Prepping for their future wave of EV vehicles, Porsche recently put the first of their 350-kW DC-CS combination chargers into use last month. With the vision of dotting the European landscape—and presumably the American landscape, too—with thousands of stations using their rapid-charge technology, they filed an application to the U.S. Patent and Trademark Office earlier last year which might prove seminal. After inspecting the application, it seems Porsche's en-route to creating a charging system that's reliable, efficient, and conducive to building a larger network.
Patent # describes "a method for supplying a number of electric charging stations with electricity, wherein AC voltage provided by an electricity source is transformed into a prescribed AC voltage level by at least one transformer via at least one star winding and at least one delta winding and subsequently routed via AC voltage lines to the number of electric charging stations."
As described in the patent, the charge station will use "at least one transformer to comprise at least one delta winding and at least one star winding that are energized uniformly." This entails "a number of phase-offset phases is increased and a power factor of respective charging stations from the number of electric charging stations is increased." Since the Mission E is reported to be capable of recharging its ~95 kWh battery in about 15 minutes, Porsche's anticipatory approach should be helpful, if not necessary, for building a dependable charging base and selling a healthy number of EVs.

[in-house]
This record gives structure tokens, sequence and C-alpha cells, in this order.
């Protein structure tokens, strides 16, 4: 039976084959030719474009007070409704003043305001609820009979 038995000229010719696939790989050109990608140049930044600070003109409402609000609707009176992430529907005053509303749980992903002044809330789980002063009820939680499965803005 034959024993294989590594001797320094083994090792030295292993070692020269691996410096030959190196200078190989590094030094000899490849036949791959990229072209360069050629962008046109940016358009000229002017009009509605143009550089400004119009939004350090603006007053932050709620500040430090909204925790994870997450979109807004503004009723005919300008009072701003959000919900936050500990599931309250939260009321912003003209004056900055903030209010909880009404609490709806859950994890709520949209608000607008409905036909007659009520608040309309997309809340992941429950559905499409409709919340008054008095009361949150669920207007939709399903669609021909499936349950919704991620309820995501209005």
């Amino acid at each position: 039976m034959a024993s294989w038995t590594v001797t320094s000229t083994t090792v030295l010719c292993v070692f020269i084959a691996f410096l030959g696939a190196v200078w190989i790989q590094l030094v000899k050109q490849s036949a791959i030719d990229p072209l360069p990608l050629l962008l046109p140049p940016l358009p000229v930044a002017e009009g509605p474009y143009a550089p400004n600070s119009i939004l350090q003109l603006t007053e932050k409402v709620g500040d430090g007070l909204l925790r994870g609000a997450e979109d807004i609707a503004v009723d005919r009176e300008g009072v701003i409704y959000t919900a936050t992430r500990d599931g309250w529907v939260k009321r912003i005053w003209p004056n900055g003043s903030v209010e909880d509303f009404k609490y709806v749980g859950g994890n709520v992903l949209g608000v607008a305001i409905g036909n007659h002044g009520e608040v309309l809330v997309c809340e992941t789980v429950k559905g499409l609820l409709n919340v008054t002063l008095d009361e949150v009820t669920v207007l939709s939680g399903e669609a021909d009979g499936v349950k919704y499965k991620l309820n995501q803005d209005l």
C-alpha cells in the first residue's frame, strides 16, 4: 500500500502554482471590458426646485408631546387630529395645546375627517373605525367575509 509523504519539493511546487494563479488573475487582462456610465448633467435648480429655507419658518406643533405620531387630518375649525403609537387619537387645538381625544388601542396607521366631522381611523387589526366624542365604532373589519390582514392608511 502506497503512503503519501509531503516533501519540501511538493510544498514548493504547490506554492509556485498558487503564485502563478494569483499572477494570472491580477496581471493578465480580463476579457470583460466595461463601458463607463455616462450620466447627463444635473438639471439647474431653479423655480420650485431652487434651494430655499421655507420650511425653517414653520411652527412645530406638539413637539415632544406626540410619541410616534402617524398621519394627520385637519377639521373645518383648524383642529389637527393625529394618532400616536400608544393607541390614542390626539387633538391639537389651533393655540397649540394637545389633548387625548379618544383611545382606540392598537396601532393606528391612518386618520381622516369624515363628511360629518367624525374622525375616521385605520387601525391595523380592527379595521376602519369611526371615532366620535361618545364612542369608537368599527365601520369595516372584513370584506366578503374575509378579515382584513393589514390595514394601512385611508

According to the application, the new technology should also prove resilient. "Gradual or temporally successive buildup of power in different charging stations allows voltage spikes and corresponding wear and tear to be reduced."
Additionally, the power available can be transferred easily between stations depending on the demand: "For the gradual switching of respective transformers, the transformers can be connected or disconnected by a circuit. Accordingly, a charging station arrangement operated by means of the presented method can, even after startup, be simply and quickly extended by virtue of parallel arrangement of further transformers and charging stations." This should provide "a very large current and/or a very high voltage to be provided quickly and simply when required."
As BMW, Audi, Ford, and other major marques are interested in strengthening the current EV infrastructure, this very patent may be the catalyst needed to make the EV a viable consumer product for more than just the affluent. And, being sensible as always, Porsche understands the demands of their performance-oriented clientele—which should hopefully make the Mission E as capable of backroad romps as well as trips to the office.